BearingPoint: OEMs need to move with the times to survive

10 September 2020 Consultancy.eu

As they get further detached from the end customer, automotive original equipment manufacturers (OEMs) and after-sales operators need to adapt to the mobility landscape of the future in order to survive.

According to a new BearingPoint study, the after-sales market currently generates cushy margins of 20%, which exceeds margins from vehicle sales. OEMs and after-sales operators are sitting pretty, although evolutions in the mobility landscape are fast putting their margins under threat.

Digitalisation has gripped the automotive sector, which means everything from the purchase of a vehicle to its repair and servicing can be done online. That is for those who still own a personal vehicle. BearingPoint highlights how owning a personal vehicle – once a symbol of status and wealth – has for a many now fallen out of vogue.

An increasingly environmentally conscious and practical consumer base prefers to either own an electric vehicle or use shared mobility platforms. Triggering major cities in Europe are already tweaking their infrastructure to facilitate modern forms of mobility.

OEMs are losing their customer touch points

The direct fallout from this scenario is that OEMs and after-sales service providers are losing their interaction with customers. According to BearingPoint, these trends could be potentially devastating.

“Although today’s digital era brings changes and disruptions to many industries, the following adage is still true: those who own the customer touchpoints own the customer. Automotive OEMs will need to react quickly to avoid becoming pure hardware providers as customer touchpoints continue to shift away from the traditional automotive value chains,” explained Stefan Penthin, Global Leader at BearingPoint’s Automotive division.

Staying relevant will be hard work for OEMs. That being said, BearingPoint highlights the opportunity they have to immerse themselves in the future of mobility. In its report, the firm put forward five recommendations for the after-sales automotive community, as they look to navigate disruption.

Five strategies

Priority one is to counter the evaporating customer contact points. Here, the authors suggest that OEMs actually use digital tools to establish more touchpoints with customers, offering an ever-evolving suite of products and services with seamless customer experience.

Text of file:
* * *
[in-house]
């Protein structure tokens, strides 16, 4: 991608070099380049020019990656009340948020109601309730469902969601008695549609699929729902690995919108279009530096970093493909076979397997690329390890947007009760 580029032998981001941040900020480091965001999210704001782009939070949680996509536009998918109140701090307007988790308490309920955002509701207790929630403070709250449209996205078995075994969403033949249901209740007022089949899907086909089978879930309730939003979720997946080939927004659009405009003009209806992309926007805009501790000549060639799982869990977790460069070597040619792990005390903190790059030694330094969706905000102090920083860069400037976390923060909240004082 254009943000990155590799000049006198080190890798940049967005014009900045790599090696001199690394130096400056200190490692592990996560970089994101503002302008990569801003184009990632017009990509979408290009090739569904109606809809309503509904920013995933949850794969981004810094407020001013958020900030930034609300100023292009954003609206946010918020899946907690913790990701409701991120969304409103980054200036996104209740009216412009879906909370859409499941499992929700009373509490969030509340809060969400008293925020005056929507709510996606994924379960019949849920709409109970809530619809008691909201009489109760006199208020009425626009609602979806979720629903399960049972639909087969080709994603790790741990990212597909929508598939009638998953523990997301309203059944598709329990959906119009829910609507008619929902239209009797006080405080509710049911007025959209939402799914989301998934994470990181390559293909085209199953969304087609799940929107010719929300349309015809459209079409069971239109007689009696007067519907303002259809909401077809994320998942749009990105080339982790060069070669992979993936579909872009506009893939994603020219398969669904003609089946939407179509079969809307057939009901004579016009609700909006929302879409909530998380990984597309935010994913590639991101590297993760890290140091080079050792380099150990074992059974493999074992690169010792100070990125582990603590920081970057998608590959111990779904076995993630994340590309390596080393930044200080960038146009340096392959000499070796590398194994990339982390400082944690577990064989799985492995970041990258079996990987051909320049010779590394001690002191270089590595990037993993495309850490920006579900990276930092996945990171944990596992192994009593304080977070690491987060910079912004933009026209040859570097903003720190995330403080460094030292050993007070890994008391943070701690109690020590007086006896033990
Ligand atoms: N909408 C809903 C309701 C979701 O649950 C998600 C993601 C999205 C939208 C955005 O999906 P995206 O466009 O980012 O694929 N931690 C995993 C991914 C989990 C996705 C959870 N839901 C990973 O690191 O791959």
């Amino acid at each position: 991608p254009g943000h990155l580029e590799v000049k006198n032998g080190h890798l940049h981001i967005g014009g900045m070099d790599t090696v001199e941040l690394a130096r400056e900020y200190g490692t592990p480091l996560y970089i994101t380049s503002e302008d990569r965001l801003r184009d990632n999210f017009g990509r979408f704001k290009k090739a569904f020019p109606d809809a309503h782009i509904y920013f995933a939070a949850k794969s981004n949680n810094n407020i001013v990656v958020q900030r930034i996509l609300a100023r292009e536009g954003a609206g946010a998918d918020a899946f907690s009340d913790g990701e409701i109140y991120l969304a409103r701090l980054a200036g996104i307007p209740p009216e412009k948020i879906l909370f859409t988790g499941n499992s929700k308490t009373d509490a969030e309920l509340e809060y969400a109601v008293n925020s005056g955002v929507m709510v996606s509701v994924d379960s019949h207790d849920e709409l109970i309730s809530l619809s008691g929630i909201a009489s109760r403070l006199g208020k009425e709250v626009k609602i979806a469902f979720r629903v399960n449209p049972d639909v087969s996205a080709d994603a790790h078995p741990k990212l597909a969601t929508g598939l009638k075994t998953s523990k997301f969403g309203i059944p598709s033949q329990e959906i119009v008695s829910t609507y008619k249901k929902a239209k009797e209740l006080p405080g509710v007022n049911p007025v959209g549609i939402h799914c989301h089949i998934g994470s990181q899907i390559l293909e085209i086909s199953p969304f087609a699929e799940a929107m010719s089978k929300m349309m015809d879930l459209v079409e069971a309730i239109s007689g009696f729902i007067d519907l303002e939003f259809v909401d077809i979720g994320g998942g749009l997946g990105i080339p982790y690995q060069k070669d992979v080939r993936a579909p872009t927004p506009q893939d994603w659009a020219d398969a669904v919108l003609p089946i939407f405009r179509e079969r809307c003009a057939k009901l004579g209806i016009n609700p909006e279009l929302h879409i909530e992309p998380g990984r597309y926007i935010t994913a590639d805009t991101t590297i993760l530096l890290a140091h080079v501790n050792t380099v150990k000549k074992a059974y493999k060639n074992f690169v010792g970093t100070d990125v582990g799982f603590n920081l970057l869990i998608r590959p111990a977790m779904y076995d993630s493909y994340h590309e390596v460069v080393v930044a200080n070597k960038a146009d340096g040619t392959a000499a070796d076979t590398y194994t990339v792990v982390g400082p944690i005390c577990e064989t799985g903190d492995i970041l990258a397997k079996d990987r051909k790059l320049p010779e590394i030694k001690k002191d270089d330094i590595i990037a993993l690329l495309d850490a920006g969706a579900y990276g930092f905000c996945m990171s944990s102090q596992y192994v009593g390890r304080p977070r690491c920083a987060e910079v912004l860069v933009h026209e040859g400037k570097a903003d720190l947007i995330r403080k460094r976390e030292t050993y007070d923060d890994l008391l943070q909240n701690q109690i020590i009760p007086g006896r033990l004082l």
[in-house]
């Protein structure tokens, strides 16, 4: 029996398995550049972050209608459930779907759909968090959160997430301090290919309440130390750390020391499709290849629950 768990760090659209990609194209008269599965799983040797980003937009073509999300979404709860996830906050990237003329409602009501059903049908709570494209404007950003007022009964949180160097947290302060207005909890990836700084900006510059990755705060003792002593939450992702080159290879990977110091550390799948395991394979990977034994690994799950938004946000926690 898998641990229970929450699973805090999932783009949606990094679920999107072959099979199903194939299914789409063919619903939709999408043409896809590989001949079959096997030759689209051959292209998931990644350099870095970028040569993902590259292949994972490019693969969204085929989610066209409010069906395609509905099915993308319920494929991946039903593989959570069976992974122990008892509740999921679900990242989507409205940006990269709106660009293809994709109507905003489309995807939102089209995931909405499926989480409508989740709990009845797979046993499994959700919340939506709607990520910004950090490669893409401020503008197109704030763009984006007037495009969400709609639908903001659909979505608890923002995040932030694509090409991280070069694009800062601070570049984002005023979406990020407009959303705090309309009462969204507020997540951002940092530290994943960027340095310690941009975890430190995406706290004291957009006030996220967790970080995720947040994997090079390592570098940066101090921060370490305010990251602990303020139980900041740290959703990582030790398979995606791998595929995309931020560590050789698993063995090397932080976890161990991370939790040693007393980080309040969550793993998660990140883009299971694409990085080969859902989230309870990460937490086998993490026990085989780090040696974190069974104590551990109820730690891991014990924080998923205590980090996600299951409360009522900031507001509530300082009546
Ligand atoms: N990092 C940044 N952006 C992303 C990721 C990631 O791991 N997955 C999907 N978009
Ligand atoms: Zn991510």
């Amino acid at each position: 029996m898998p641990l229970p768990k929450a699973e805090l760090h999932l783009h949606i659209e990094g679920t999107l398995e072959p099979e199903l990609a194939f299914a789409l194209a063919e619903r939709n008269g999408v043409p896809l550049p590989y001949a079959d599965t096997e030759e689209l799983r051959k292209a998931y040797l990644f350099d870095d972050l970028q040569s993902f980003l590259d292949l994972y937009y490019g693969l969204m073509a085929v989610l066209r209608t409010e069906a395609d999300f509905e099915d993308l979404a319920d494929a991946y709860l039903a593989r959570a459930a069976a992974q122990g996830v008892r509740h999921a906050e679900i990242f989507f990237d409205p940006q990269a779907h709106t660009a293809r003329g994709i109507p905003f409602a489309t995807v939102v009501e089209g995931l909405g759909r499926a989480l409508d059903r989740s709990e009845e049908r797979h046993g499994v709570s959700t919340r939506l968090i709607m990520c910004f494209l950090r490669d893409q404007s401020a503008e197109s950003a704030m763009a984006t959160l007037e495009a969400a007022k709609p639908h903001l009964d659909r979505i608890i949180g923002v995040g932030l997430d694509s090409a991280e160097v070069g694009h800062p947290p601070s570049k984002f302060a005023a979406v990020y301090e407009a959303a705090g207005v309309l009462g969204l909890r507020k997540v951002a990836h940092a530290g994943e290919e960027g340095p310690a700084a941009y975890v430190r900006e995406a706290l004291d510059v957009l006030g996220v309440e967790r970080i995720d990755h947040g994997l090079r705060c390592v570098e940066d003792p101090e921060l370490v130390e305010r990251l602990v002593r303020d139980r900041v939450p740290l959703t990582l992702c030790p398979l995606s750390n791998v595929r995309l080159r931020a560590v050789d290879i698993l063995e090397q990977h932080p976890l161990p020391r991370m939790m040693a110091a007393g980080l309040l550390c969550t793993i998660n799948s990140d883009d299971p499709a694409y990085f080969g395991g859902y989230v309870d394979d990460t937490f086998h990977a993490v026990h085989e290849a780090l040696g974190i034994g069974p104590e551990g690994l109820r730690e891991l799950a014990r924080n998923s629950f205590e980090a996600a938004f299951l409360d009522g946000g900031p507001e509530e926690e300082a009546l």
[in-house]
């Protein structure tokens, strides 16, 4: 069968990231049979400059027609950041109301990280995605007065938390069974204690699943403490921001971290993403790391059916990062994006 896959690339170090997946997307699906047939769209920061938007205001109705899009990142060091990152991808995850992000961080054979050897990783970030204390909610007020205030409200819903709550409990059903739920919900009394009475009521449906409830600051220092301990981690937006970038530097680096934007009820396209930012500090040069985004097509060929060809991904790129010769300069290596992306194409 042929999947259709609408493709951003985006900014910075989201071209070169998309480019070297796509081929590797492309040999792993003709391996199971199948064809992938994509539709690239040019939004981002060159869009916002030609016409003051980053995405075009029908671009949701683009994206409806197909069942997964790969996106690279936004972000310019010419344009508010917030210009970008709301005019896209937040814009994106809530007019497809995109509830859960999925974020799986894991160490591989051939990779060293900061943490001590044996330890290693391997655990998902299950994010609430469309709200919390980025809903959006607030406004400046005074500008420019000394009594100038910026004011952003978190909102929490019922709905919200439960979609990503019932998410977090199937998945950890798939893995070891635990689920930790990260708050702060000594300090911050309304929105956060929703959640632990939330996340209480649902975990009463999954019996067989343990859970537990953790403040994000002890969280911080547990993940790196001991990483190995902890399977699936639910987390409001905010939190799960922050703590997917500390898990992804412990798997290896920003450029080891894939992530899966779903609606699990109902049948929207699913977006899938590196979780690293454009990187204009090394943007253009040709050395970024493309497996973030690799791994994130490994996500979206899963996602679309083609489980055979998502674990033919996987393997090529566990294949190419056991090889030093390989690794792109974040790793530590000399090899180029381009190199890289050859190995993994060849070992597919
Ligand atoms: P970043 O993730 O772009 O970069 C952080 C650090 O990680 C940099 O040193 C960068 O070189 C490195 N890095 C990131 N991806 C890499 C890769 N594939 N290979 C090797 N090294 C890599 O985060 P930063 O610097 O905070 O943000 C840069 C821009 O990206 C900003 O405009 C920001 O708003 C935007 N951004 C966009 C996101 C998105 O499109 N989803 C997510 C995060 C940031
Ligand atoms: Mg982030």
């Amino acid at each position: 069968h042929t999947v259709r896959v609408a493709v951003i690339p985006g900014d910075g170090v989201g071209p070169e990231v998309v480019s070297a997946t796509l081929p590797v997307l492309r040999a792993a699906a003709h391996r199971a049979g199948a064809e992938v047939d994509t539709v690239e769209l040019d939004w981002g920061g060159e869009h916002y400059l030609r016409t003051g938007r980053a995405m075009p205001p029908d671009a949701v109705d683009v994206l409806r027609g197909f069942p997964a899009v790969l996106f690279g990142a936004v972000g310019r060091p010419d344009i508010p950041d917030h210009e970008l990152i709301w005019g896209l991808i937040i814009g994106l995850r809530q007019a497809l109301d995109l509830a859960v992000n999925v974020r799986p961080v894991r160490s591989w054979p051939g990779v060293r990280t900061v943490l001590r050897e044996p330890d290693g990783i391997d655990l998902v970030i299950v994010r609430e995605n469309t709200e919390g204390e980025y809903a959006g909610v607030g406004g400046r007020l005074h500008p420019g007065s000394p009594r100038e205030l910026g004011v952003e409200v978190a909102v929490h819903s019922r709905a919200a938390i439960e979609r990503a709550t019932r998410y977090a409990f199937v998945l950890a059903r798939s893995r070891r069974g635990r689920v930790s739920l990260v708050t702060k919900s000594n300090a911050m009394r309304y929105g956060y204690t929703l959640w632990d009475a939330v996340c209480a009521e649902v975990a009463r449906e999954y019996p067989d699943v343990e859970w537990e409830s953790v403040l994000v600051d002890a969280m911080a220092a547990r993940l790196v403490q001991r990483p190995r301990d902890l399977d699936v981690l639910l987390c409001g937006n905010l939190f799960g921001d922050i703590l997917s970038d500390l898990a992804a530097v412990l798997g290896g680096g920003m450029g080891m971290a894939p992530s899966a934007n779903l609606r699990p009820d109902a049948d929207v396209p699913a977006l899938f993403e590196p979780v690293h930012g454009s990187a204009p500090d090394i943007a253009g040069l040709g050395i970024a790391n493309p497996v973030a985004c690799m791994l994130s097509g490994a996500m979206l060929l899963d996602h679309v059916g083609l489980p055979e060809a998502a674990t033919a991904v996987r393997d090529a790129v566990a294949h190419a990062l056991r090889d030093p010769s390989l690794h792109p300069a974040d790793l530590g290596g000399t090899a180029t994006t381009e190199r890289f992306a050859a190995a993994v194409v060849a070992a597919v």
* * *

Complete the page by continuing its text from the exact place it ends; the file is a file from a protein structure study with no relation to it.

Customer intimacy is key

To help offer a personalised and smooth customer experience, OEMs could leverage vast pools of after-sales data gathered over years of service. This is BearingPoint’s second suggestion – the use of multiple sources of data to hone in on customer needs and adjust service offerings accordingly.

Tesla is put forth as an example here. Tesla customers can access roadside assistance using an app, which automatically transmits the location and the issue with the car. The new features not only revealed the potential of data in customer service, but also revealed that customers actually prefer human contact in some cases. As a result, data served to reveal unknown nuances in customer demands.

The third suggestion from BearingPoint is to build an ecosystem within the automotive sector. OEMs can collaborate with everyone, from urban planners to telecom companies and even household appliance manufacturers. Perhaps the most bold example of this potential is a link up between OEMs and smart homes.

 “Cooperation with smart home services could be another opportunity. Data captured from IoT sensors can make it possible for a refrigerator to notify a driver about what and where to buy food for the evening meal.  The vehicle sensors can also be leveraged to recognize a driver's preference for what he or she plans to do when they arrive home. This could result in preparing the lighting, temperature, and music for the evening,” explained the report.

Staying connected with customers can add value

Following naturally from this is the fourth recommendation – using software as a means to product differentiation. Brand value, colour, engine power and looks are all priorities of the past. What consumers want now is functionality, where software can be of great help. Software Over the Air (SOTA) is one example here, which allows manufacturers to remotely configure the engine and specifications based on customer needs. Once again, Tesla leads the way in this field. 

The last suggestion from BearingPoint is to invest in new business models. An example is the collaborative arrangement between BMW and Daimler reached last year, which saw both players invest more than $1 billion in a new combined mobility service that facilitates car sharing, ride-hailing, parking, electric car charging and multi-modal transport.

OEMs can’t beat the wave of new mobility and digitalisation, so they might as well join in. According to the report, the sector should take inspiration from tech giants in the way they manage customer expectations.

“OEMs must realise that today’s differentiators are rapidly becoming business as usual. Customers are becoming more demanding for new features and functions. While software updates are considered essential leveraging SOTA, OEMs should realize that these updates create new experiences for the customers. One is example is how the iPhone feels ‘like new’ whenever a new iOS is installed. The same concept can be leveraged by automotive OEMs,” said Manuel Schuler, co-author of the report.